Assessing the effects of site preparation treatments on erosion processes and sediment yield on a commercial Eucalyptus plantation: case study at Two Streams, KwaZulu-Natal.
Bull, Jordan Michael.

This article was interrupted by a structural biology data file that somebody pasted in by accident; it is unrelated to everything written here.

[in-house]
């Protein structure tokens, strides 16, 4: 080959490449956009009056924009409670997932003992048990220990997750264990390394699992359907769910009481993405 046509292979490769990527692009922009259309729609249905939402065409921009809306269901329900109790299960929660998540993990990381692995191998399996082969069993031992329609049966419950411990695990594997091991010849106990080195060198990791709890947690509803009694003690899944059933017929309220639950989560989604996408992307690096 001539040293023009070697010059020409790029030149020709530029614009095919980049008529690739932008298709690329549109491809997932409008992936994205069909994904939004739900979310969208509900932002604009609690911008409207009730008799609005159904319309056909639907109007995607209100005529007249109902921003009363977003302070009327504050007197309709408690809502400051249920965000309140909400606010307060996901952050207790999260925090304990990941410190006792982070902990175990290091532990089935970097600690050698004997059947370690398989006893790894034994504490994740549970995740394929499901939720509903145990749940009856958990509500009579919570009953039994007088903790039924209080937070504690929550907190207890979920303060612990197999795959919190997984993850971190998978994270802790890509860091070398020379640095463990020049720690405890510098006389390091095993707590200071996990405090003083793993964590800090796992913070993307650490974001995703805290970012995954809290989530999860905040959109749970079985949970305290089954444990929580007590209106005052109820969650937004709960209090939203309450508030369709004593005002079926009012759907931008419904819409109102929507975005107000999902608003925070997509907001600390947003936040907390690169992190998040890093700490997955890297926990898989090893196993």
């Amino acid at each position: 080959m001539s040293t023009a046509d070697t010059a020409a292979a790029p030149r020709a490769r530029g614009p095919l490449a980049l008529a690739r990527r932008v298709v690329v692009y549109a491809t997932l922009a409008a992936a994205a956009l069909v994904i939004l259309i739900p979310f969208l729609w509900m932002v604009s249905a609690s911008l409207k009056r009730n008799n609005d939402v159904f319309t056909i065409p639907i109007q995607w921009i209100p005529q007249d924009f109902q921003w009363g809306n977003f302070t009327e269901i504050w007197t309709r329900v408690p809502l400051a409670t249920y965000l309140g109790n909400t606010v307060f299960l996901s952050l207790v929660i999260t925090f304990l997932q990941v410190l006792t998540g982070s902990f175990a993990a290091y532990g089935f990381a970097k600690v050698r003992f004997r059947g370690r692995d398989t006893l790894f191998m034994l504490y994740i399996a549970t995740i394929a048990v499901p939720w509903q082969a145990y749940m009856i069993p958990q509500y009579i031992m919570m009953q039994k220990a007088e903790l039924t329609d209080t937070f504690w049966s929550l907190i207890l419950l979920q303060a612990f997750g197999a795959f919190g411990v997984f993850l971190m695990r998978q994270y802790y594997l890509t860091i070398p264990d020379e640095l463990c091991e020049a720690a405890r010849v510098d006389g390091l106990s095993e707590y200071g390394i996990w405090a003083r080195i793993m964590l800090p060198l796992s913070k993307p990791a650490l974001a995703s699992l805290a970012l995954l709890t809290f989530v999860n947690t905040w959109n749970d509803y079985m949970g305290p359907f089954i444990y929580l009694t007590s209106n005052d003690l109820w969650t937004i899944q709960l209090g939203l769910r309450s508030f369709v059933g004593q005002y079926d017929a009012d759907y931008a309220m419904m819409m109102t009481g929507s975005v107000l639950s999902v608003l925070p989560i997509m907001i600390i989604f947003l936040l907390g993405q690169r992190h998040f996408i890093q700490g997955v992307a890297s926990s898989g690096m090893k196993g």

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Soil erosion monitoring and modelling is critical in the face of climate change, as erosion is detrimental to environmental and human health. It reduces soil productivity through degradation, compromises water quality through nutrient loading freshwater sources, and decreases reservoir capacity through sedimentation. This is a global challenge which is being amplified by increased levels of soil erosion on cultivated lands (e.g. commercial forestry), the combined effects of which hinder the success of several United Nations Sustainable Development Goals. However, commercial forestry is essential for human survival, providing a host of resources for human consumption, and expanding in its global coverage each year; although, this expanding need for commercial forestry creates a paradox, as it has the potential to damage environmental health and biodiversity (systems which humans rely on for survival), particularly through soil erosion and sedimentation of freshwater systems. Afforestation of plantations has been widely considered a land-use activity which reduces soil erosion; although, this is dependent on the management of the commercial plantations, where certain commercial forestry management techniques exacerbate soil erosion, such as the well-used site preparation technique of burning. Therefore, an investigation into the effect of commercial forestry site preparation techniques such as burning (at different severities) and mulching on soil erosion and the modelling thereof is required, as only a paucity of research has reported on this. Soil erosion measurements were conducted on a newly planted Eucalyptus dunnii stand, which consisted of three different site preparation techniques, namely a hot burn, a cold burn and a mulch treatment, in the Two Streams catchment, Kwa-Zulu Natal, South Africa. Micro-runoff and runoff plots were used to respectively measure splash and rill erosion of sediment, nitrogen, phosphorous, dissolved organic carbon, particulate organic carbon loss and runoff on each treatment at different slopes. In addition, soil erosion and runoff of this catchment and treatments were modelled using the ArcSWAT model, and the observations were used to validate the simulated outputs. The mulch treatment had the most consistent reduction in runoff and erosion, while the burn treatments of different severities generated greater respective runoff and erosion quantities through different erosional processes (splash vs rill). The ArcSWAT model over-simulated runoff on the hot burn and mulch treatment, while under-simulating on the cold burn treatment; however, the model consistently over-simulated sediment and nutrient loss on all treatments, indicating the model’s inability to simulate soil erosion on the defined land-use treatments. The reduced runoff and erosion produced by the mulch treatment is attributed to the protection that the mulch provides to the soil from splash erosion and the resistance posed to overland flow reducing rill erosion. The burn treatments generating more erosion and runoff through different erosional processes was attributed to the differing nature of debris produced by each burn severity. This research will contribute towards the data sets necessary to refine the land-use management tools of the ArcSWAT model to better model soil erosion on different land-use treatments. Furthermore, this research demonstrates the erosion processes that differing site preparation treatments are susceptible to, and what this means for future research and protecting soil and downstream water quality in the face of climate change.